A second alternative for adjusting the combined length of segments 30, 43, 60, and 66 is to make the length of segment 43 readily adjustable. This may be accomplished by making segment 43 readily replaceable with longer length segments. It may also be accomplished by connecting segment 43 to segments 30 and 60 in such a way that segment 43 may slide into segments 30 and 60, just as a slide on a trombone makes the effective length of the trombone's airway readily adjustable. The effect of adjusting the length of segment 43 may be visualized by returning to the rope/pulley analogy. In this case, electromagnetic source (not shown) may be compared to a feed point or spool of rope and the plate 69 may again be compared to a point to which the rope is anchored. Segment 43 is again the pulley. Increasing the length of segment 43 is analogous to raising the height of the pulley. If the rope (wave 16) is anchored at a point (plate 69), then, as the pulley is raised (segment 43 is lengthened), rope (wave 16) will feed from the spool (electromagnetic source, not shown), and the position of knots on one side of the pulley (position of peaks 17 in segment 30) will adjust relative to the position of knots on the other side of the pulley (position of peaks 17 in segment 60).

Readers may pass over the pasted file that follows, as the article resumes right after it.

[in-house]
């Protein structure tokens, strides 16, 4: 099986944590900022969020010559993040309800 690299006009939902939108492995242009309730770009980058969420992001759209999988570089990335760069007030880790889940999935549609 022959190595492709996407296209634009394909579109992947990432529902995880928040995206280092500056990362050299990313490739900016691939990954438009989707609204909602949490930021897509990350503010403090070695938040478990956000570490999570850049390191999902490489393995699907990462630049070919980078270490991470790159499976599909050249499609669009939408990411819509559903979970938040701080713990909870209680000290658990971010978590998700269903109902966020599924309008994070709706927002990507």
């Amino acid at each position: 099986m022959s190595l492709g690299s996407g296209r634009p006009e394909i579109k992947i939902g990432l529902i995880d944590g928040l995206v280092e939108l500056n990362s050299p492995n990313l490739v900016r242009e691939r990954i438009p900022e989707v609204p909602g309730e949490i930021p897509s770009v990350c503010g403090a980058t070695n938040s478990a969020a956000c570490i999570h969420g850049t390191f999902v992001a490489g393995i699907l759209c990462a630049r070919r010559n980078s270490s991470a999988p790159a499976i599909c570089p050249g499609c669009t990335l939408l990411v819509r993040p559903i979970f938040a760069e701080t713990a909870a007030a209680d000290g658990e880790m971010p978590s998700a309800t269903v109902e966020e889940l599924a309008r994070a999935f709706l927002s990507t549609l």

If the combined length of segments 30, 43, 60, and 66 is made adjustable in either of the ways described above, then one skilled in the art may adapt the present invention for use with a variety of planar materials without undue experimentation.

FIG. 7a illustrates an opening 36 with a choke flange 71 to prevent the escape of electromagnetic energy through the opening 36. Choke flange 71 may consist of a hollow or dielectrically filled conducting structure. Choke flange 71 is short circuited at a distance d of λ/4 from the outer perimeter of the opening 36. It will be appreciated by those skilled in the art that to further prevent the escape of electromagnetic energy, narrow extension 76 can be added between the segment 30 and the choke flange 71 as show in FIG. 7b. In a preferred embodiment, the narrow extension 76 should be a thickness less than a half of the wavelength corresponding to the operating frequency.